Superior Accident Tolerant Fuel via Enhanced Technology (SAFETY)
Improved resilience of nuclear fuel to high temperatures will reduce dramatically the consequences of potential accidents. The two relevant components of the resulting accident tolerant fuel comprise the fuel itself and the cladding. Improvements of cladding tubes are sought by applying coatings. Here, a conventional cold spray chromium coating as well as novel candidate coatings will be studied. The fuel in turn can be improved by replacing traditional UO2 pellets by UN pellets. Besides high density and superior thermal conductivity, it can be designed to reduce the release of harmful substances, thus avoiding severe effects of any accidents. In addition, novel approaches to considerably enhance the corrosion resistance of UN will be explored to increase the safety margins even more. Coated fuel systems will be characterised both in the as-produced condition and after exposure to oxidizing conditions, including irradiation in the Halden reactor. Characterization will include electron microscopy, atom probe tomography and non-destructive gamma emission tomography. Experiments will be complemented by first-principle modelling to obtain mechanistic understanding of the oxidation phenomena including influence of irradiation. Performance under normal operation conditions as well as under simulated accident conditions will be evaluated. A level of understanding of the new fuel is sought, such that it can be implemented in a ten-year perspective produced by Swedish companies.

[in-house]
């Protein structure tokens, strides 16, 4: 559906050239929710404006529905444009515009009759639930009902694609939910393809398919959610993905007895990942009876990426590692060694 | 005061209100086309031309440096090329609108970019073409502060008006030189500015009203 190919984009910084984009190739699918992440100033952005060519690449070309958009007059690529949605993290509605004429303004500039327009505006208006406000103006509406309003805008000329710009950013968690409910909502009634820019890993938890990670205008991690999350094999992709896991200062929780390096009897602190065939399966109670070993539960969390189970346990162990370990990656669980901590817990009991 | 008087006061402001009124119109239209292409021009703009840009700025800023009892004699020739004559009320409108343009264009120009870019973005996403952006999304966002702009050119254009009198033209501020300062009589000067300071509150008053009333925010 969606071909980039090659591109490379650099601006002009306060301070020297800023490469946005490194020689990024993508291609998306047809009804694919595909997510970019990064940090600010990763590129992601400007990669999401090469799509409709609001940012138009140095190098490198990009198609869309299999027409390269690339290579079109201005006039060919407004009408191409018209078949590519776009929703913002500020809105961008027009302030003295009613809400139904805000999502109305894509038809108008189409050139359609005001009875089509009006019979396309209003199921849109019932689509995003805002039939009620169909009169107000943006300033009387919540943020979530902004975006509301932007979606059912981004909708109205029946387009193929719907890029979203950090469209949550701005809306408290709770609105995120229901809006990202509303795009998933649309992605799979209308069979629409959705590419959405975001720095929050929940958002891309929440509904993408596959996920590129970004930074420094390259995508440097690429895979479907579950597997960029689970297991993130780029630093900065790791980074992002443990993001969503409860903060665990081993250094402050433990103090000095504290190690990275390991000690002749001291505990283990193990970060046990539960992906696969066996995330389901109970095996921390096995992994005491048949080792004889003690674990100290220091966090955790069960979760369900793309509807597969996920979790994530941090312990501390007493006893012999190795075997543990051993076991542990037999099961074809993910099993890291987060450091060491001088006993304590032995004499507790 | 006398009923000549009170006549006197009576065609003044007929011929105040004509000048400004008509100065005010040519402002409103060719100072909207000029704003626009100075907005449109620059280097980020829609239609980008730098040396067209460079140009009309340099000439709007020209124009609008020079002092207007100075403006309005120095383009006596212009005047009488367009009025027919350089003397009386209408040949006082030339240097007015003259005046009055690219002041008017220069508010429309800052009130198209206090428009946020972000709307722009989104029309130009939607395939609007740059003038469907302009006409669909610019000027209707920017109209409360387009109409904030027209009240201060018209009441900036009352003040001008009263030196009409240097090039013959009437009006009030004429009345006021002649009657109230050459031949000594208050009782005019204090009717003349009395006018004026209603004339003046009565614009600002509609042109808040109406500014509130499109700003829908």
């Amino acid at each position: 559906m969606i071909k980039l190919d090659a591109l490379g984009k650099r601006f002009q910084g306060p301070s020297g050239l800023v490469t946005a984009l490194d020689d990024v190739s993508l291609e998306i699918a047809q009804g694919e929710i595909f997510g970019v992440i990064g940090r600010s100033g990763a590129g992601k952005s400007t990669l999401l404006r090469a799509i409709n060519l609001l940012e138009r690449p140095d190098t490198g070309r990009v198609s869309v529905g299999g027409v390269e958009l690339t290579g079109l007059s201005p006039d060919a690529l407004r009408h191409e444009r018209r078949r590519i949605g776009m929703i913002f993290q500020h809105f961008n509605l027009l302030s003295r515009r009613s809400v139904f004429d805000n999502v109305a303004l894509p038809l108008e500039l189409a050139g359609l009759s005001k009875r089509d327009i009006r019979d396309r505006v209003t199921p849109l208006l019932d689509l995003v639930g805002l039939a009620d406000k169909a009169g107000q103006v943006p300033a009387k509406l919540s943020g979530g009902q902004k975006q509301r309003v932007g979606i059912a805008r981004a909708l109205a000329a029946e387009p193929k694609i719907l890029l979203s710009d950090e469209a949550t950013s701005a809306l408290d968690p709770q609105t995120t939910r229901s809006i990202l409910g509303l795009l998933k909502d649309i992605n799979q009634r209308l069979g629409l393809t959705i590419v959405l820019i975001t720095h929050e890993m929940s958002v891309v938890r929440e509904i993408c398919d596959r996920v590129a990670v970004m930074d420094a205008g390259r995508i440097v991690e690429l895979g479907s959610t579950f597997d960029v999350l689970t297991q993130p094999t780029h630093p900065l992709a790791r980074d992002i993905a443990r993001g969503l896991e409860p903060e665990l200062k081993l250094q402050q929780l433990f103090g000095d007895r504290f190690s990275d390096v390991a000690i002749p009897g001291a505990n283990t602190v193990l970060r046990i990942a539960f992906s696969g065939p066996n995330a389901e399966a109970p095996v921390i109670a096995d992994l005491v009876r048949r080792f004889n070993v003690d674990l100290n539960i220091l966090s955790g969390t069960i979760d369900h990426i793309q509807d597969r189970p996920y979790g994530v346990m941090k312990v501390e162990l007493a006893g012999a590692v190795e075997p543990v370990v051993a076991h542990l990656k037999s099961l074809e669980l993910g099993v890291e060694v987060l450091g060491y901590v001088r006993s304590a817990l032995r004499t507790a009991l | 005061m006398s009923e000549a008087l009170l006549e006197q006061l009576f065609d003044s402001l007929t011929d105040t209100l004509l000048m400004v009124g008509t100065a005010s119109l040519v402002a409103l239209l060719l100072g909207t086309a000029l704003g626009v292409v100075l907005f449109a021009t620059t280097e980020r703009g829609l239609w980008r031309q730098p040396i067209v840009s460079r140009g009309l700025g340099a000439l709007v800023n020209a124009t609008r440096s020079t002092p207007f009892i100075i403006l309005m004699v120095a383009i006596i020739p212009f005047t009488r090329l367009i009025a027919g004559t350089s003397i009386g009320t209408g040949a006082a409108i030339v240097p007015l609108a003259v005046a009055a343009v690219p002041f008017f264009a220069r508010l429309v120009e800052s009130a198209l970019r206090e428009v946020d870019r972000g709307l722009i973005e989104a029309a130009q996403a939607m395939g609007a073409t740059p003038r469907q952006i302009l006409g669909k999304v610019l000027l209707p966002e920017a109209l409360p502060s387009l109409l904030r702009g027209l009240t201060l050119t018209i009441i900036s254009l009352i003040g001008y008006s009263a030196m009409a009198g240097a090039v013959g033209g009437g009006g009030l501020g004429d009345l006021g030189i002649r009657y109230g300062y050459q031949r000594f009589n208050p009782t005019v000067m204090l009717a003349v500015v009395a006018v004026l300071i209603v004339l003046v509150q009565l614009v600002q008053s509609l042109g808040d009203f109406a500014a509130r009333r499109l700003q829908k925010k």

- Uppsala University (Academic, Sweden)
- Royal Institute of Technology (KTH) (Academic, Sweden)
This page is only available in english
Associate Professor, Head of division, Microstructure Physics, Department of Physics
My research interest is focused on the relation between properties and microstructure of materials, and how properties and microstructure are affected by processing, heat treatment and in-service...
Professor, Chemistry and Chemical Engineering, Industrial Materials Recycling and Nuclear Chemistry
Christian Ekberg is the holder of Stena’s Chair in Industrial Materials Recycling since 2007 and since 2012 professor of Nuclear Chemistry. He is also group leader for nuclear chemistry / industrial...
Professor, Chemistry and Chemical Engineering, Environmental Inorganic Chemistry
Dr. Itai Panas is Professor in Theoretical Chemistry at the Division for Chemical and Biological Engineering. In his research he employs and develops quantum chemical conceptual tools to study a wide...
Professor, Chemistry and Chemical Engineering, Nuclear Chemistry/Industrial Materials Recycling
Teodora's competence area is solvent extraction of metals, primarily from spent nuclear fuel for separation of actinides from lanthanides for further transmutation. She is also developing competence...
- Swedish Foundation for Strategic Research (SSF) (Non Profit, Sweden)